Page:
still be successful in their learning. For example, some students may struggle with literacy skills
yet display strong artistic qualities. Therefore, by integrating art, individuals have the
opportunity to express their thoughts and ideas in a creative manner. Moreover, by connecting
art with other areas of learning (Johnson, 2008, p. 77), students will understand the significance
of art in their everyday lives. By integrating art into core-content subjects, students begin to think
artistically about their schoolwork while incorporating artistic terms into their daily vocabulary.
Connecting two subjects brings ties amongst them as students begin to correlate the information
with all subjects. In my eyes, working with elementary students through art examination
indicates the significance of letting students express themselves in a detailed manner through
their artwork. As a teacher, it is essential to let the students explore their artistic abilities and not
disregard the significance of art as it allows them to express ideas in a unique manner. Stated
perfectly by Margaret H. Johnson, A picture may be worth a thousand words, but these words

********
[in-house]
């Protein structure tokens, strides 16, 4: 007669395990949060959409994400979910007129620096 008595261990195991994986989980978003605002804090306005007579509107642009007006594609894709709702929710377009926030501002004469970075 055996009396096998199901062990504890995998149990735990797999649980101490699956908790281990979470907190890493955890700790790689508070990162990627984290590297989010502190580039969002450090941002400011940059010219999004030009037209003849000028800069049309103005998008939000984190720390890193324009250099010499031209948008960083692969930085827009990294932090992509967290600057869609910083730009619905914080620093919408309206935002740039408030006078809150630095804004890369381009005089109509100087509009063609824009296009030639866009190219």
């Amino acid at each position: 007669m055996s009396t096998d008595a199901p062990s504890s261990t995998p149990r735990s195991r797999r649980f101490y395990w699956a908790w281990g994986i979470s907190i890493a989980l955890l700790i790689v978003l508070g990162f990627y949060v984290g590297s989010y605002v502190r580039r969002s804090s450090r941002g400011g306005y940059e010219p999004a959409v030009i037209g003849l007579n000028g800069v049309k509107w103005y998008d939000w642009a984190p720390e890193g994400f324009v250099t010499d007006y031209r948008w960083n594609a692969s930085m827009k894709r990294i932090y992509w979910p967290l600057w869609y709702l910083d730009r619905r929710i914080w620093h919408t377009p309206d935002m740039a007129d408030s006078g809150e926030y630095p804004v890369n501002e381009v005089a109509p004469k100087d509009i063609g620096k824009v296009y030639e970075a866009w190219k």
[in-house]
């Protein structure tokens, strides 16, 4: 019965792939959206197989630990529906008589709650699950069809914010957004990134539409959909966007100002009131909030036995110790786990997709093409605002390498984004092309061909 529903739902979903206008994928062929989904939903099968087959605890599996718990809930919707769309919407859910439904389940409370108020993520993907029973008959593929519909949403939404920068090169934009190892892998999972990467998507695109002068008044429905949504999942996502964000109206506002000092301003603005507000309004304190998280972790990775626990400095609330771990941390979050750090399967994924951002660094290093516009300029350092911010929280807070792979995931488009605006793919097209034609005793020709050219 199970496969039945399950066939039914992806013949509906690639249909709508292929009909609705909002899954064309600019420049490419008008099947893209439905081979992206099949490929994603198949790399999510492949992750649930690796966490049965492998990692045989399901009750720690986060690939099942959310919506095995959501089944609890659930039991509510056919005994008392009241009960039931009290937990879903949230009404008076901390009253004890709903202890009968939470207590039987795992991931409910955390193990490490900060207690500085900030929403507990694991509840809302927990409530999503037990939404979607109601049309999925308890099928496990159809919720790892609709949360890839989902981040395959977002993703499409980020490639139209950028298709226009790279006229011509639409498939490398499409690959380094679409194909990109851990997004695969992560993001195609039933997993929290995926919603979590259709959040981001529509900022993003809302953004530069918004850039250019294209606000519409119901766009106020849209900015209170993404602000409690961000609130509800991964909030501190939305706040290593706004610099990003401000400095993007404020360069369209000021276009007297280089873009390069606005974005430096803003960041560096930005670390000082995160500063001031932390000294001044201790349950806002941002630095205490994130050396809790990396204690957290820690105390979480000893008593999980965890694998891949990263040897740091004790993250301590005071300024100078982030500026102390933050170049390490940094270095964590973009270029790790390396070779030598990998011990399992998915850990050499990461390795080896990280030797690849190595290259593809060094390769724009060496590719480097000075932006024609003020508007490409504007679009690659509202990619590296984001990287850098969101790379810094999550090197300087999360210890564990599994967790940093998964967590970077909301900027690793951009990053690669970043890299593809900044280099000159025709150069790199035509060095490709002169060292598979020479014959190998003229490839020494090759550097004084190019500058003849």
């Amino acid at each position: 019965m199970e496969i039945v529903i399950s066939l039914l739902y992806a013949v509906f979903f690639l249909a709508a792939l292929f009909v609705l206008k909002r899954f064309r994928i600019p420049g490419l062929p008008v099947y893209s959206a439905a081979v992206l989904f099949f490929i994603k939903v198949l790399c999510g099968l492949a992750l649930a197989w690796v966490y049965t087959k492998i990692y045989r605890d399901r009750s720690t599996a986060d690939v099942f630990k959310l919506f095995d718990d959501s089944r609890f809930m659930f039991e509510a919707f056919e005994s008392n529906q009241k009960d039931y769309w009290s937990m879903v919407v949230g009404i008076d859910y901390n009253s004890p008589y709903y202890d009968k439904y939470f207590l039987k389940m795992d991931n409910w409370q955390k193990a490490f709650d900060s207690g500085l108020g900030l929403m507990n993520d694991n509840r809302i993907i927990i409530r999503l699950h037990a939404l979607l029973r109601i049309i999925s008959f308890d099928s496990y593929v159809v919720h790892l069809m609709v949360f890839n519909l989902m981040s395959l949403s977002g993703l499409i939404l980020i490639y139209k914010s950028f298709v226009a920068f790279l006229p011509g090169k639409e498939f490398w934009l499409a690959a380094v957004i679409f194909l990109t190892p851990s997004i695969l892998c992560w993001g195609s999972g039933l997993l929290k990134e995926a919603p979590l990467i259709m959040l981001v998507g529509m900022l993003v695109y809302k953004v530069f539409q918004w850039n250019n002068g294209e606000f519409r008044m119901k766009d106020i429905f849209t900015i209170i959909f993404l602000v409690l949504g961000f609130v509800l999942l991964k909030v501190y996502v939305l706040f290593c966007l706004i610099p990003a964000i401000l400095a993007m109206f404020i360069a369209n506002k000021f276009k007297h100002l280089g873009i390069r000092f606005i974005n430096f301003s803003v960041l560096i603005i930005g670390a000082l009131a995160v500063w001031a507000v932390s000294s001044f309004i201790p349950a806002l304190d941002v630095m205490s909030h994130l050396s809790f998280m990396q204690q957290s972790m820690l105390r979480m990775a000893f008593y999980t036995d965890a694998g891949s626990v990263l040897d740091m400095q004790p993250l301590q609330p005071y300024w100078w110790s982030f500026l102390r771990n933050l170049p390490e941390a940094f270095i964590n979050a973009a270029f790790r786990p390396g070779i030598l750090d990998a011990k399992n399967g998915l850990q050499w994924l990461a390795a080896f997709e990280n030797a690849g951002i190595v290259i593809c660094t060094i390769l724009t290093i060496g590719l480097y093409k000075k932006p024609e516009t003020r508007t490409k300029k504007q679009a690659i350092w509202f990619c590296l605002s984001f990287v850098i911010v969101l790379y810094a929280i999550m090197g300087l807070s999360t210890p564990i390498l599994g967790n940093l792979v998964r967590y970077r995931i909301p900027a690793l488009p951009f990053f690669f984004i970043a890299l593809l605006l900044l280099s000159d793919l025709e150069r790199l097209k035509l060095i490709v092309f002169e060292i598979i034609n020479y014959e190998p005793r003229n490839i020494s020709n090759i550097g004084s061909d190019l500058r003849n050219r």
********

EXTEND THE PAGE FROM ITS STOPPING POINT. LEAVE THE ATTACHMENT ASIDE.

can remain unsaid or misunderstood when adults do not attend to their development, (Johnson,
2008, p. 79). It is my job as a future educator to make sure that students have the opportunity to
express their words through art so their ideas do not go unnoticed.


Johnson, M. H. (2008). Developing verbal and visual literacy through experiences in the visual
arts. Young Children, 63(1), 75-79.
Lowenfeld, V., & Brittain, W. L. (1970. Creative and mental growth. New York: Macmillan.
Maryland Board of Education of Baltimore County. (1974). Beginning stages of visual
expression of young children. In Art Experience, Development of Visual Perception, 1-4.
Wilson, M., & Wilson, B. (1982). Teaching children to draw. Englewood Cliffs, NJ: Prentice-